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One of the most fun aspects of the 'Grand Game' of Sherlockian scholarship is that it is really based on texts, not film or television. This allows for a completely different style of criticism, namely the application of biblical critical methods. In Monsignor Ronald Knox's landmark essay, “Studies inthe Literature of Sherlock Holmes,” (1911) we find historical, canonical and form critical methods, as well as an examination of the structure and symbols Dr. Watson employed to chronicle the exploits of his great friend. With such a foundation, its not surprising to see strong affinities between biblical and Sherlockian studies (even the 56 short stories and 4 novels that are of undisputed authorship are called the canon).
I just posted an essay on academia.edu, which I wrote a few years ago called “The Quest for the Historical Sherlock.” In this essay I applied a Schweitzerian critique of Sherlockian scholarship, particularly on when scholars seek to uncover Holmes’ religious beliefs.
Albert Schweitzer, of course, is known for his work on trying to uncover the historical reality behind the Gospels. His The Quest of the Historical Jesus (1906), examined the significant “lives of the historical Jesus” from Reimerus to Wrede. When Schweitzer saw all the different portraits of Jesus that these scholars had painted, he realized that they were simply self-portraits of the scholars themselves. For example, a political revolutionary sees Jesus as a revolutionary, or a humanist sees Jesus as a humanist. In many ways, Sherlockian scholarship is similar to what was attempted by the members of the First Quest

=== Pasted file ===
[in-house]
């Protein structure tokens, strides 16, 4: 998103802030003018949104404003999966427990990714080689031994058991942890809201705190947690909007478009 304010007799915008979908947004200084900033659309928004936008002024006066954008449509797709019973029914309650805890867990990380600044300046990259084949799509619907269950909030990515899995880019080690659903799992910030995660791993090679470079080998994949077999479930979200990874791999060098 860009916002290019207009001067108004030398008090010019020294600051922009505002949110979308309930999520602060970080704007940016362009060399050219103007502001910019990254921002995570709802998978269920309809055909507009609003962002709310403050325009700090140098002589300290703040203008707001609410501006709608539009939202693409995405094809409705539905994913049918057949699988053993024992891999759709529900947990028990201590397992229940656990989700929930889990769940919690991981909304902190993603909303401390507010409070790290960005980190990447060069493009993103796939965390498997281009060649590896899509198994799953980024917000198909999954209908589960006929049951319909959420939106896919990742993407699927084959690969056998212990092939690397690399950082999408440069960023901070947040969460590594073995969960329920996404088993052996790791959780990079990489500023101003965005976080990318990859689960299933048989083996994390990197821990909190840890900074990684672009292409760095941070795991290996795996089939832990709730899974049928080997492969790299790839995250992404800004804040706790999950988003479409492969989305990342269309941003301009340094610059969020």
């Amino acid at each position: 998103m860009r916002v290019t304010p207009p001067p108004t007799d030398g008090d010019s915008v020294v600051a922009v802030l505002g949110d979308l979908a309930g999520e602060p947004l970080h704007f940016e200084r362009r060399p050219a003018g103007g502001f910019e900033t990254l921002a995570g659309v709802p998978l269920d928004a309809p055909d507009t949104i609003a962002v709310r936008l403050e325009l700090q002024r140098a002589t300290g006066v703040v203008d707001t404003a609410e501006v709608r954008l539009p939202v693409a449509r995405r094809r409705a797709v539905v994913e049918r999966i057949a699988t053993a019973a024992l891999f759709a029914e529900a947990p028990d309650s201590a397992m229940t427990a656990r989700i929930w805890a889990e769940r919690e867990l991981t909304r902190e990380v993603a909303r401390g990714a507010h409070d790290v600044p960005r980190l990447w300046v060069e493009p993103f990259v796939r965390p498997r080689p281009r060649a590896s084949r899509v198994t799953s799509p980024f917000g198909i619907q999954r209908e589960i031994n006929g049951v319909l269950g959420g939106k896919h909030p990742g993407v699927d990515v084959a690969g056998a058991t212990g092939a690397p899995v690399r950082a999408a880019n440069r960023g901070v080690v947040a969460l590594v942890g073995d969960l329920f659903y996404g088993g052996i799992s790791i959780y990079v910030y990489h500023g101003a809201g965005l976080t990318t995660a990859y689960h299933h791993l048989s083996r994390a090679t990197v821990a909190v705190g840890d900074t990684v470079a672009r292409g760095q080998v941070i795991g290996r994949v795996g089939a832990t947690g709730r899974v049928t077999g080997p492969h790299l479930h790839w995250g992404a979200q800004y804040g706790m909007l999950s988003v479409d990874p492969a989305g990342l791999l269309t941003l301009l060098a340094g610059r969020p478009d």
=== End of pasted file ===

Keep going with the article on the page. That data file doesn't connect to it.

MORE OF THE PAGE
Sherlockians have a flagship society and publication, TheBaker Street Journal, which has published at least twenty articles that are in some way examining Holmes' religious views, beliefs, and/or practices. Additionally, there are several monographs, including an addition to the ubiquitous series of The Gospel According to Any-Popular-Cultural-Phenomenon. In these articles we see suggestions that Holmes is committed to agnosticism, Anglicanism, atheism, Buddhism, Catholicism, Deism, Judaism, and spiritualism.
Schweitzer tells us that looking for the historical Jesus, is like looking down a well and seeing your own face reflected back at you. I think that Sherlockian scholars suffers from the same inability to read the text without the text reading them.
Holmes often says things like, “it is a wicked thing to tell fibs” (3GAB) or refers to a court higher than the assizes (BOSC), but these do not seem to be genuine reflections of religious belief (after all, not everyone who exclaims, 'Oh my God!' is a theist). He only gives us one extended passage on religion.
“There is nothing in which deduction is so necessary as in religion," said he, leaning with his back against the shutters. "It can be built up as an exact science by the reasoner. Our highest assurance of the goodness of Providence seems to me to rest in the flowers. All other things, our powers our desires, our food, are all really necessary for our existence in the first instance. But this rose is an extra. Its smell and its color are an embellishment of life, not a condition of it. It is only goodness which gives extras, and so I say again that we have much to hope from the flowers." (NAVA)
Some see this rumination as proof that Holmes was a theist. But I agree with Monsignor Knox on this one; I think Sherlock was just wasting time so that he could examine the shutters for clues.